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Olympic selection: who goes, who decides?

Updated Friday, 11th July 2008

Choosing the right athletes to send to the Olympics is a difficult and controversial process. Who goes, who decides?

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How would you decide what is the best squad or who are the best individuals in a sport to send to the Olympic Games? It rolls off the tongue and sounds easy, ‘just pick the winner of the national league or championship’ but it’s fraught with complications that make it a very difficult process for the athletes, coaches and the organisations involved. A former USA selector from the sport of triathlon expressed the dilemma in Designing the Olympic Selection Process:

“I haven’t seen a perfect selection process yet … in any country, or for any sport”.

Let’s start by reminding ourselves that these days it’s all about winning medals. All British Olympic sports are dependent on success to sustain the amount of National Lottery and tax payers’ money used to fund their training squads. This means that performers not only need to be the best in the country but need to be on the journey to becoming one of the best in the world.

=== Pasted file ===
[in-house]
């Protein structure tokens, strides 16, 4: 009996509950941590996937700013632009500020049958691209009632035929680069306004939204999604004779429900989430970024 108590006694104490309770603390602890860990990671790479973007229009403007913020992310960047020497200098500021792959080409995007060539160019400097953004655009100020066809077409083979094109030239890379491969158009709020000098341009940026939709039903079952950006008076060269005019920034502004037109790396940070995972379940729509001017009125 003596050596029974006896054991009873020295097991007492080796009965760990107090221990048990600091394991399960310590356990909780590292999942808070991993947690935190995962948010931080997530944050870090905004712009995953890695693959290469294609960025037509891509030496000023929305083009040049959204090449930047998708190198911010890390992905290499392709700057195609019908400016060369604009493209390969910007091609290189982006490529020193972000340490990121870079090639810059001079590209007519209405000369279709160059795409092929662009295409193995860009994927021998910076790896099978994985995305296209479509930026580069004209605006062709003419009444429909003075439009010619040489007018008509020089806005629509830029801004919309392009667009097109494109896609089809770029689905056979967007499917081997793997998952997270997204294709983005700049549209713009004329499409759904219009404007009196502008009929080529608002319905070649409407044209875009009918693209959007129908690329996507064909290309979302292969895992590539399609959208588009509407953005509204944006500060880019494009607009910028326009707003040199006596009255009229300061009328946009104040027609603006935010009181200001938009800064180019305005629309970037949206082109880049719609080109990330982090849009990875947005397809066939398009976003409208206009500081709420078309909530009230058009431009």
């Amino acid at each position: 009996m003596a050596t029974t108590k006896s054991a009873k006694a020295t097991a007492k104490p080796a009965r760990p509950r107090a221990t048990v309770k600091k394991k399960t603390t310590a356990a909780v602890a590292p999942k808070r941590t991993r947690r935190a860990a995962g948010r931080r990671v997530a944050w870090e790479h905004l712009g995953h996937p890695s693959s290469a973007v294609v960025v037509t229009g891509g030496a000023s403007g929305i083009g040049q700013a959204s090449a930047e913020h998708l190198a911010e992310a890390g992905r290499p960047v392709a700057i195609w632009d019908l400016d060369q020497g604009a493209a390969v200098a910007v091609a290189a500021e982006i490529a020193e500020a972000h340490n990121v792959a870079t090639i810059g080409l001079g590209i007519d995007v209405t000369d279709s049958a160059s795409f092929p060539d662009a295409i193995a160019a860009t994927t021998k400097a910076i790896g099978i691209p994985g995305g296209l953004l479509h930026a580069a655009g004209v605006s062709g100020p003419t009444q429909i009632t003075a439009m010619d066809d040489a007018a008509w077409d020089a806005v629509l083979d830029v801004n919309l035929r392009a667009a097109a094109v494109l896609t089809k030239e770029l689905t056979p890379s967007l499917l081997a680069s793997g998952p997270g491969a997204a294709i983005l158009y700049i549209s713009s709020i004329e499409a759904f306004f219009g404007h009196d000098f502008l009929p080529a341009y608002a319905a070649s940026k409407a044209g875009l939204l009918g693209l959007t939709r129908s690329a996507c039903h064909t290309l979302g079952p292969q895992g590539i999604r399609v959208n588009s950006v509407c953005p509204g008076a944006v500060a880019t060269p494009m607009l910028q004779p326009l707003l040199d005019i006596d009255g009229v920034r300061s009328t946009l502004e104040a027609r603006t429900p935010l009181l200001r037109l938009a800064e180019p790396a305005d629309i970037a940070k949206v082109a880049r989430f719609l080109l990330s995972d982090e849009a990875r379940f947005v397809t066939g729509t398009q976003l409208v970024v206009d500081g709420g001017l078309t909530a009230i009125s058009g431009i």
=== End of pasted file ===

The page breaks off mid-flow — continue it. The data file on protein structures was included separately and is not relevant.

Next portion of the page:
The first hurdle – continent qualification

The ‘it’s the taking part that counts’ attitude of past decades is now redundant in Britain. The International Olympic Committee have contributed to this shift. They’re attempting to control the gigantic scale and expense of the event by capping the total number of athletes at the Summer Olympics to 10,500.

Increasingly British performers have to reach qualifying standards and/or be in the quota of athletes allowed to enter from Europe. For instance in 2008, the standards in table tennis required players to be either in the top 20 on the World Ranking list or make the top 11 places at a European Qualification event. This is a tough standard.